When do we need to start actively working on the college audition process? What is the timeline? Now. No really, now. If your student is even thinking about a college career in the performing arts, you should be thinking about what you can be doing to prepare them for that. Weekly dance classes, voice lessons, acting classes, and performing arts summer programs are all things you should be making sure are part of your student’s regular schedule. It’s time to start researching schools by their junior year, and by the spring of their junior year, they should have a nearly-finalized list of schools, registered for your SAT/ACTs, and have that FAFSA filled out by June. The summer before your senior year it’s time to update your headshots and resume, pick your audition materials and prepare them with your coaches. August of your senior year is time have everything in place to film your prescreen auditions by September when applications go live online. Audition season starts in October, with most auditions happening January through March.
My son/daughter doesn’t get lead roles in high school programs, can they get into a program? Short answer: there are never any guarantees, even if they are getting lead roles every time they audition. The trick is making a smart list of schools after you do your research. There are many fantastic programs out there that are newer programs or have a higher acceptance rate. Colleges aren’t looking for students who are already Broadway-caliber performers, they are looking for performers that show great potential that will be a good fit for their program. With a little research, you can make a good list of schools where you have a great shot at being accepted, and where you will be able to grow as a performer and a person, so you are ready to face the industry after four years with them.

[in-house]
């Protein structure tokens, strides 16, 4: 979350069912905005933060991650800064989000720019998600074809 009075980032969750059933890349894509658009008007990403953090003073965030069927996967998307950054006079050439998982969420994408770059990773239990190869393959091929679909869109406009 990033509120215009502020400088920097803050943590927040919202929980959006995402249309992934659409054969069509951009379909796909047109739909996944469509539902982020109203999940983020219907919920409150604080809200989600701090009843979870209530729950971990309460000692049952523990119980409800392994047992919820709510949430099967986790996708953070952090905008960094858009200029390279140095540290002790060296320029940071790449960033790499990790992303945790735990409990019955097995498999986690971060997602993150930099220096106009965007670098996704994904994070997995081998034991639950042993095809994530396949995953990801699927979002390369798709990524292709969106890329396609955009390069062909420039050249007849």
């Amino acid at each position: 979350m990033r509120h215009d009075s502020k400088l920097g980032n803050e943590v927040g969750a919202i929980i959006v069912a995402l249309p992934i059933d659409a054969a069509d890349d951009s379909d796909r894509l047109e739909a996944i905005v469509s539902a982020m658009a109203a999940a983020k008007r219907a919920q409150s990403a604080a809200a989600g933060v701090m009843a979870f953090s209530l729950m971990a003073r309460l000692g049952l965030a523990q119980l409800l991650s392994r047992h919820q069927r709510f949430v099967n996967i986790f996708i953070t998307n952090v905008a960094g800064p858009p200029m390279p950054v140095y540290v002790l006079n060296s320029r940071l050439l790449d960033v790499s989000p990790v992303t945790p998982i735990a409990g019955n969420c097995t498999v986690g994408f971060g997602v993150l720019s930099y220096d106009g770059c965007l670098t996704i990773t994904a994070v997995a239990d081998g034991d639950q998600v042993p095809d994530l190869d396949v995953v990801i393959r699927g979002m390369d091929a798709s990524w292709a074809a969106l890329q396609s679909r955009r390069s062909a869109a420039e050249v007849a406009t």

Alternately, my son/daughter always gets lead roles in their high school, community theatre, and summer program shows. Can’t they just look at the big-name schools? See Question #1. The top schools, which are often referred to as “Dream Schools” or “Reach Schools,” should be looked at like a lottery, and talent just gets you your lottery ticket. Most of the top schools (Carnegie Mellon, Juilliard, Michigan…) have an acceptance rate of less than one percent. In many cases, getting accepted to these programs as just as much to do with your talent level as it does with what type of student they need to accept into their program to have a diverse group of students so they can put on great shows. A good list of Reach School, Target Schools, and Safety Schools will ensure your best chances of getting accepted into a program.
How many schools should be on my audition list? That’s a question that is worth its own blog post (Stay tuned! It will be!). My easiest and safest answer to give en masse is to use a ratio of 1:3:1. One dream/reach school, to three target schools, to one safety school. Depending on your type and gender, you will need more or fewer schools on your list. Feel free to reach out to me for a better answer.